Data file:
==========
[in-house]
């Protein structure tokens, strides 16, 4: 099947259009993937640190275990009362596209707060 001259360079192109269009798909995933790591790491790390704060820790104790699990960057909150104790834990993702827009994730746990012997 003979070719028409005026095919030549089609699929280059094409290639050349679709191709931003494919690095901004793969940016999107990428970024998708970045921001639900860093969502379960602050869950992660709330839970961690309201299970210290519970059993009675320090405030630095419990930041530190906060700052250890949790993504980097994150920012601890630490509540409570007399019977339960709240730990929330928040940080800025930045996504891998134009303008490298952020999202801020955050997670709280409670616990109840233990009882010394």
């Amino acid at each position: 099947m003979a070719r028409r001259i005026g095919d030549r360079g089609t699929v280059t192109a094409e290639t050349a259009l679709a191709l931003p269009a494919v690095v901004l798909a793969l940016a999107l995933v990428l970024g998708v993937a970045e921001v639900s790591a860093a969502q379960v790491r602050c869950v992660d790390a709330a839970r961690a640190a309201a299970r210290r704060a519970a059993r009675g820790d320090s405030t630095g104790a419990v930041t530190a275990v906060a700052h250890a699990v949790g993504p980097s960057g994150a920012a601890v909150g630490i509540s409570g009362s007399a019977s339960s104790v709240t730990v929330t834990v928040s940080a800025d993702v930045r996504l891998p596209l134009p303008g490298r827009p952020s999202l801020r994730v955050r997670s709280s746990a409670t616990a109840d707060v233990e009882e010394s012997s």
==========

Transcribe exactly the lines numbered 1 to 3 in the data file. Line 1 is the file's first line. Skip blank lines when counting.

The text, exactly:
[in-house]
């Protein structure tokens, strides 16, 4: 099947259009993937640190275990009362596209707060 001259360079192109269009798909995933790591790491790390704060820790104790699990960057909150104790834990993702827009994730746990012997 003979070719028409005026095919030549089609699929280059094409290639050349679709191709931003494919690095901004793969940016999107990428970024998708970045921001639900860093969502379960602050869950992660709330839970961690309201299970210290519970059993009675320090405030630095419990930041530190906060700052250890949790993504980097994150920012601890630490509540409570007399019977339960709240730990929330928040940080800025930045996504891998134009303008490298952020999202801020955050997670709280409670616990109840233990009882010394």
């Amino acid at each position: 099947m003979a070719r028409r001259i005026g095919d030549r360079g089609t699929v280059t192109a094409e290639t050349a259009l679709a191709l931003p269009a494919v690095v901004l798909a793969l940016a999107l995933v990428l970024g998708v993937a970045e921001v639900s790591a860093a969502q379960v790491r602050c869950v992660d790390a709330a839970r961690a640190a309201a299970r210290r704060a519970a059993r009675g820790d320090s405030t630095g104790a419990v930041t530190a275990v906060a700052h250890a699990v949790g993504p980097s960057g994150a920012a601890v909150g630490i509540s409570g009362s007399a019977s339960s104790v709240t730990v929330t834990v928040s940080a800025d993702v930045r996504l891998p596209l134009p303008g490298r827009p952020s999202l801020r994730v955050r997670s709280s746990a409670t616990a109840d707060v233990e009882e010394s012997s």